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WordPress Drag and Drop Page Builders and Themes

One of the biggest reasons we recommend WordPress as the go-to content management system (CMS) for our clients, is that it’s easy to manage your own content.  We want to put as much power in the hands of our customers as possible to not only create and edit content, but also to control the layout and presentation of their website.  This is where drag and drop visual content editors can come in handy.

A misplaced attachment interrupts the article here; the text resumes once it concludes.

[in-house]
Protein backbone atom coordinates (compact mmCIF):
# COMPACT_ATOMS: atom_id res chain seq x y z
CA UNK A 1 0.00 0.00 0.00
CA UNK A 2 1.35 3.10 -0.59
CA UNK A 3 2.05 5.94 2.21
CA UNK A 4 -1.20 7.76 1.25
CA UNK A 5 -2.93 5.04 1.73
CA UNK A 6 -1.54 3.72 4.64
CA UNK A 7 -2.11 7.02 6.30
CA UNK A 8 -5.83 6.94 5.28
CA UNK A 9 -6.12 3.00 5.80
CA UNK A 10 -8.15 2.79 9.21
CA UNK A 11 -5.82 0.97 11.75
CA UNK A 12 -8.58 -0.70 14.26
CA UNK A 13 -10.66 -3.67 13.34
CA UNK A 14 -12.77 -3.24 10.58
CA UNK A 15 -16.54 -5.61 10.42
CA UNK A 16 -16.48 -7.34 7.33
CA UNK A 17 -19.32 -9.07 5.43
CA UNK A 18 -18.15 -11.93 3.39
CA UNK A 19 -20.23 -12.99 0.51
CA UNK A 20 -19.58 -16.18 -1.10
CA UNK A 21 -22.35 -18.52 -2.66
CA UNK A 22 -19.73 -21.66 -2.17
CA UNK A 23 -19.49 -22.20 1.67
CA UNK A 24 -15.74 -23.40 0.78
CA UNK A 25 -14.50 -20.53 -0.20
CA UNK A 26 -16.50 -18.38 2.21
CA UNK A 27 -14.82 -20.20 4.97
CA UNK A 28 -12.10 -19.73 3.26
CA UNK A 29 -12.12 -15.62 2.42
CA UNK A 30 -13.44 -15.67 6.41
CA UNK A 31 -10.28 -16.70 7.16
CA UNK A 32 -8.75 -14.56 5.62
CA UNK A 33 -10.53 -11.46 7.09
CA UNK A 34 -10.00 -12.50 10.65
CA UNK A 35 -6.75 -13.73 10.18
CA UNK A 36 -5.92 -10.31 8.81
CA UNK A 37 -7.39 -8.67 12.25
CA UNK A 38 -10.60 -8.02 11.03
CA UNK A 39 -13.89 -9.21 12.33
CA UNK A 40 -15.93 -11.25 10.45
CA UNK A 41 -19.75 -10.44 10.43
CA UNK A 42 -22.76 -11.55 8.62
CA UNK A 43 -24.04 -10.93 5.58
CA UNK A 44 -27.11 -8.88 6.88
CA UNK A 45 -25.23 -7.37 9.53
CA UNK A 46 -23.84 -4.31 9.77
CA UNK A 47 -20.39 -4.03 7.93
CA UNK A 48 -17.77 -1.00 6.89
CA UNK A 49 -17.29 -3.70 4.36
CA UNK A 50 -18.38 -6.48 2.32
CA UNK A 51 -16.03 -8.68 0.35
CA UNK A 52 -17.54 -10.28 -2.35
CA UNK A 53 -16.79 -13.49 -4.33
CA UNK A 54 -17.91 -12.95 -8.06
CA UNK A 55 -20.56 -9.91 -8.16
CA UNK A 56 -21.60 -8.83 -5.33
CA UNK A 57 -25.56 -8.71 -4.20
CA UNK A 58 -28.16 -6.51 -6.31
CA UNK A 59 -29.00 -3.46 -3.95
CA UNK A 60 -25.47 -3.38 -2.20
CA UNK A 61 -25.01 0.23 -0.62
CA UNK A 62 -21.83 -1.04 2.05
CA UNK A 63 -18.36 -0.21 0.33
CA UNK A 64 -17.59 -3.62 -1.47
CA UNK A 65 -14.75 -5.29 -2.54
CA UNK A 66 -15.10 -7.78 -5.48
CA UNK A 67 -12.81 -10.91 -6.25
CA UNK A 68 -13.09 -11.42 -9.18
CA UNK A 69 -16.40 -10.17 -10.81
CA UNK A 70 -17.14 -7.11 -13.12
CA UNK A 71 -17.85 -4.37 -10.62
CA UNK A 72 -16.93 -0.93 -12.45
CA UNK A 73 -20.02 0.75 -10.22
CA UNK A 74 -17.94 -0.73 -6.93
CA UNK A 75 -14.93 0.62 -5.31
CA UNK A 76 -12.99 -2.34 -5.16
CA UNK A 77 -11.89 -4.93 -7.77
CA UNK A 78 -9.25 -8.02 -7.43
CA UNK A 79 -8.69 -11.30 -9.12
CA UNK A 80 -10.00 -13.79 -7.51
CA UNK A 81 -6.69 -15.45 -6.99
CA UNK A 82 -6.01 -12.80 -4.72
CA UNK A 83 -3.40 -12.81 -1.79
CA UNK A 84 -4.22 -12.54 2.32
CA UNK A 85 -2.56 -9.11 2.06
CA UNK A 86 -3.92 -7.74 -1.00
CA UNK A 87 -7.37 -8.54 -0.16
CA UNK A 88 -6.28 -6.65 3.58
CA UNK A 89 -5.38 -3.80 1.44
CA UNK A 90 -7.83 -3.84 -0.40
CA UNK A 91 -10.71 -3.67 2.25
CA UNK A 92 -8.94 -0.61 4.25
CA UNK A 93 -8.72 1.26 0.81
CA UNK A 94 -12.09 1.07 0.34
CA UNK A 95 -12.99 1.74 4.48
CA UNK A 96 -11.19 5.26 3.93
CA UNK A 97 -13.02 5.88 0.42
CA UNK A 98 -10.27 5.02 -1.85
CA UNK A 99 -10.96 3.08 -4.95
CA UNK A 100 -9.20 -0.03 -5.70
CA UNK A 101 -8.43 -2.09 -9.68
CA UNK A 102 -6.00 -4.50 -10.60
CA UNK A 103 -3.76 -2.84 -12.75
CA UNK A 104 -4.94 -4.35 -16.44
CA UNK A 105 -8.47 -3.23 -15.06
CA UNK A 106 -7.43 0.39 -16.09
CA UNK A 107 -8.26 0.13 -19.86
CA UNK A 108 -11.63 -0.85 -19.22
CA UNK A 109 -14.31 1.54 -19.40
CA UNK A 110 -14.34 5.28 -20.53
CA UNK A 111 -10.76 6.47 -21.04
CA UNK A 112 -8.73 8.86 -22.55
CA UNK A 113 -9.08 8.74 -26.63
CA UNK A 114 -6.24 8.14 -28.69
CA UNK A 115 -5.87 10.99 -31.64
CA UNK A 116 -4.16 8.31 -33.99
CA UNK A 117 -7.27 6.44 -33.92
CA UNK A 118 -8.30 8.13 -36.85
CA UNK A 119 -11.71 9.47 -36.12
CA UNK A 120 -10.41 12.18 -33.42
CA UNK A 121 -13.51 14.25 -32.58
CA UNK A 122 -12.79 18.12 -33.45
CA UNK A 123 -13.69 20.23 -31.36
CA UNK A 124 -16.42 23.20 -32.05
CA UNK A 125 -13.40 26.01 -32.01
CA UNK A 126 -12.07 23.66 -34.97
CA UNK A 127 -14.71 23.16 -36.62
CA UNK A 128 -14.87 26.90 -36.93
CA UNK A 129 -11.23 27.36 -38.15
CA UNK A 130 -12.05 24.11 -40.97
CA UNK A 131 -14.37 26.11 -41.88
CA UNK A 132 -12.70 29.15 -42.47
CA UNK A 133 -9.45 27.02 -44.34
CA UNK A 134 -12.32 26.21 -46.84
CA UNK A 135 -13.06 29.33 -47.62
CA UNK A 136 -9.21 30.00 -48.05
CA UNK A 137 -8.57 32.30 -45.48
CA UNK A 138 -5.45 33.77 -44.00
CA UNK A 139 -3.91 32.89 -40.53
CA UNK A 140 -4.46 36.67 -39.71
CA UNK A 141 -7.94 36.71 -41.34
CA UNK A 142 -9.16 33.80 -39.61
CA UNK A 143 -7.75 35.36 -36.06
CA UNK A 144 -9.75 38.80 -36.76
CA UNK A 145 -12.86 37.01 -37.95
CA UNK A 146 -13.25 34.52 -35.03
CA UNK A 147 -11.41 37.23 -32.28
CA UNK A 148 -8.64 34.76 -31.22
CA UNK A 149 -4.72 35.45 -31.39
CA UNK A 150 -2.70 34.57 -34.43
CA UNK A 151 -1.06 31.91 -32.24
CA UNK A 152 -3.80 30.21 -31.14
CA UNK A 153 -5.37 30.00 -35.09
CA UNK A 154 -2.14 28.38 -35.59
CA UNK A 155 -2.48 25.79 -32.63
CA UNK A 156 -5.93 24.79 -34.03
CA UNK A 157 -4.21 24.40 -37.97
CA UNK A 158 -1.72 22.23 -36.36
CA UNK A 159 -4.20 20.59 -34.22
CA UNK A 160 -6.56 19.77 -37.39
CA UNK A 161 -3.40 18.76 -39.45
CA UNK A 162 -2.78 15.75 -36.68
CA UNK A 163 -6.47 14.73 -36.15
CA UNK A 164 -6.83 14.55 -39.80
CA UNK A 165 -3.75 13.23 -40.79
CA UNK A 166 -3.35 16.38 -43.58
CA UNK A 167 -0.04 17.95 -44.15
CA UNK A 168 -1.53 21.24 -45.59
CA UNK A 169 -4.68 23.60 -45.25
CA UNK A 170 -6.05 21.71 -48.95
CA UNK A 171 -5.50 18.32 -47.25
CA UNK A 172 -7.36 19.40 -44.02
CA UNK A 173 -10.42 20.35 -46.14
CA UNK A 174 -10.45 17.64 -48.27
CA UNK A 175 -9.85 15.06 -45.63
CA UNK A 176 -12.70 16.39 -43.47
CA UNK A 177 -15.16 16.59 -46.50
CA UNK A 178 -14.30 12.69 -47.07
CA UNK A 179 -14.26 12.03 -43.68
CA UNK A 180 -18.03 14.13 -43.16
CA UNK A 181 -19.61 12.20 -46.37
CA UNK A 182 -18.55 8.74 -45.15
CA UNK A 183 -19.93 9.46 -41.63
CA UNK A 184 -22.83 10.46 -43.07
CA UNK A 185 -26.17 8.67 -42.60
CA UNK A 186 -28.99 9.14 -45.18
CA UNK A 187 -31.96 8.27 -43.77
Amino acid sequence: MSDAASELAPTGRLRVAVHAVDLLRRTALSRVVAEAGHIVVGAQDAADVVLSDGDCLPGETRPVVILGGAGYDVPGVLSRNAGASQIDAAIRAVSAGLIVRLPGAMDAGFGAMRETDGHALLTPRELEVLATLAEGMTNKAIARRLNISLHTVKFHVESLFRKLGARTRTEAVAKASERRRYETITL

Of course WordPress comes with its own visual editor out of the box, but the capabilities to change the layout and insert enhanced content elements (say an image slider, video section, or tabbed sections) is limited, and there is none of the drag and drop interface that has made services such as Wix and Squarespace popular among the DIY crowd.  As with most things WordPress, the sky is the limit in terms of enhanced content elements when utilizing the virtually endless library of available WordPress plugins, but implementation often requires the use of a short code which, though a very simplified version, is as the name implies, ultimately ‘code’.  As developers, we’re in this business because we love to code, but we recognize that even the ‘short’ variety of code can be a 4-letter word for our clients.  Luckily, there are a number of excellent WordPress page builder frameworks that allow you to switch from the default WordPress editor to a flexible, powerful, and intuitive drag and drop style interface with just as many or more features as any of the non-WordPress based paid software platforms, while still allowing for the customizabilty, expandability, and portability that has made WordPress the CMS of choice for 60% of all websites, and 30% of all sites using a CMS (the closest competitor, Joomla, accounts for 6% and 3% respectively, for reference).